Reducing stress factors and improving control onboard is one of the main elements of the wellbeing of the owner and his crew. There are no big steps possible nowadays - instead smaller details that would support sailing operations and make sailing in various conditions controllable. The Pegasus 50 has a modern, well-balanced and full ends hull, which would support reaching performance but would be safe and comfortable in heavy wind upwind conditions if needed due to her high ballast ratio. The mast is moved maximum aft as practical. This gives more sail area to easy furl-able headsails. The boom is shortened for a purpose: to have as smaller a load on the mainsheet arch as possible, for construction and weight reasons and to avoid the boom hitting waves while sailing wide open for sailing downwind. This can be dangerous for breaking the boom or boom gooseneck. It is planned to have a furling boom, but equally good would be a solid, oversized lazy bag. The mast has an extended mast crane to add mainsail area for light wind performance. Sail area is moderate, in connection to stability, optimized for 10-20 knots of wind. From 15 knots on a self-tacking J2 and the first reef would be a comfortable upwind configuration. Outer sheeting points for J1 will be used while reaching. At TWS 20 knots/100 TWA, with full main and J1, autopilot ON, she will be touching 12.5 knots yacht speed; her owner reading books and having cold drinks from the cockpit table fridge. Sitting in shadow with the wind in their hair, of course. Downwind sails, Code 0 and asymmetric gennaker will be furling, using modern endless furling systems with torque rope.
From previous projects, we had an extremely positive experience and feedback on the twin rudder’s configuration. Full control in all conditions, practically unable to broach. With the Pegasus 50 we wanted to improve directional stability to reduce autopilot activity underway. For this task and general VPP, we engaged long-time friend Giorgio Provinciali from the America’s Cup, currently optimizing flying (foiling) monohulls for the next America’s Cup edition. Ideal keel shape for speed compromises yachts’ longitudinal stability and lateral resistance in ports. The brief was to increase keel lateral area for zero speed resistance and increase directional stability while under speed but sacrificing as less speed as possible. In one email he came with a picture of an old New Zealand America’s Cup yacht with twin keel fins. After initial technical discussions, Giorgio checked route stability by computing the derivatives of yaw moment vs leeway (how much the keel unbalances the yacht when leeway changes) and it proved positive comparing to longer single fin keel. In the end, tandem keel brought other positive effects on design; better overall performance (smaller rudders), safer yacht to sail and lighter fin and hull construction. We have applied other elements on hull design like flat areas around rudder to prevent ventilation while at higher angles of attack.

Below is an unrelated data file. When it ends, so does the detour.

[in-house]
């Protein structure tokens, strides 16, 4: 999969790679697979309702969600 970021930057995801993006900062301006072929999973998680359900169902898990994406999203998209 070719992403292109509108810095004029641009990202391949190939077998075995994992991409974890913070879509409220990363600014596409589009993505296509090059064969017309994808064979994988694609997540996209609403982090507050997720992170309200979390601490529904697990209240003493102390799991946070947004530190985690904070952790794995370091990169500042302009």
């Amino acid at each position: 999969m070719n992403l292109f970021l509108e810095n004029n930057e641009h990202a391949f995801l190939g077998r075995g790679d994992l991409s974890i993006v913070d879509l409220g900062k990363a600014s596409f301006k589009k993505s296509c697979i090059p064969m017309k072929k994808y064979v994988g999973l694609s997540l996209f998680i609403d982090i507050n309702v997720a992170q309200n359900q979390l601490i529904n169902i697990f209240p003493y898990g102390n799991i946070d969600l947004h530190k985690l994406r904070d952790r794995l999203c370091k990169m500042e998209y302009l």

Main elements for sailing yachts speed are total displacement, stability and its engine - sails. As we did not want to compromise comfort, safety and simplicity, by increasing sail area or reducing diesel and water capacity or equipment necessary for freedom at sea, we had to optimize construction to reduce weight. Using the latest production technologies and carbon materials combined with refined engineering methods resulted in light but sound and safe yacht construction. To achieve this, we paired with winning ocean racing designers and engineers.
The "Less is More” Principle:
Designing the Pegasus 50 systems, maintenance and accessibility were in focus all the time as this gives additional value to the yacht. Not having aft cabins provided a unique opportunity to create a side-to-side technical room under the cockpit with engine and generator room in between. Portside water-related equipment and starboard side electrics and electronics. All equipment installed is visually and physically accessible for checks and replacements. The engine room, with access from technical rooms and from cockpit floor hatch, is double as usually insulated from the interior to reduce air born noise. All systems were carefully designed and re-thought in order to improve functionality but reduce the number of elements. Less is more: fewer parts, less potential mistakes, more freedom wherever you are. Beside systems designs, special attention was put to the selection of best materials existing on the market.
RCD Status: The yacht conforms with the essential safety requirements of Directive 94/25EC or RCDII (2013/53/EU as appropriate (Recreational Craft Directive) and is categorised A – “Ocean”
Hull, Deck & Superstructure Construction:
Keel & Rudder:
Engine & Gearboxes:
Maintenance & Performance:
Propulsion & Steering:
Other Mechanical Equipment:
Fresh Water & Water Heating System:
Grey/Blackwater holding tanks:
Heating & Ventilation:
Summary of Accommodation:
Description of layout from forwards:
Aft of the bow locker, behind the watertight bulkhead, there is a large v-berth cabin with an infill and wardrobes both port and starboard. Through the door is a corridor with a heads compartment and shower to port for this cabin and the single cabin to port behind this. To starboard is a large twin owners’ cabin close to the centre of effort - making for easy motion and good access to the main saloon. This has an en-suite and shower. Up to the main saloon with interior chart table and watch keeping to port with a spacious galley aft of it. To port is a large u-shaped seating area with an adjustable table. The cockpit is on the same level as the main saloon making for a huge living and sailing area with seating, a table, twin wheels and a dinghy garage.
Anchoring & Mooring Equipment:
Covers, Canvas & Cushions: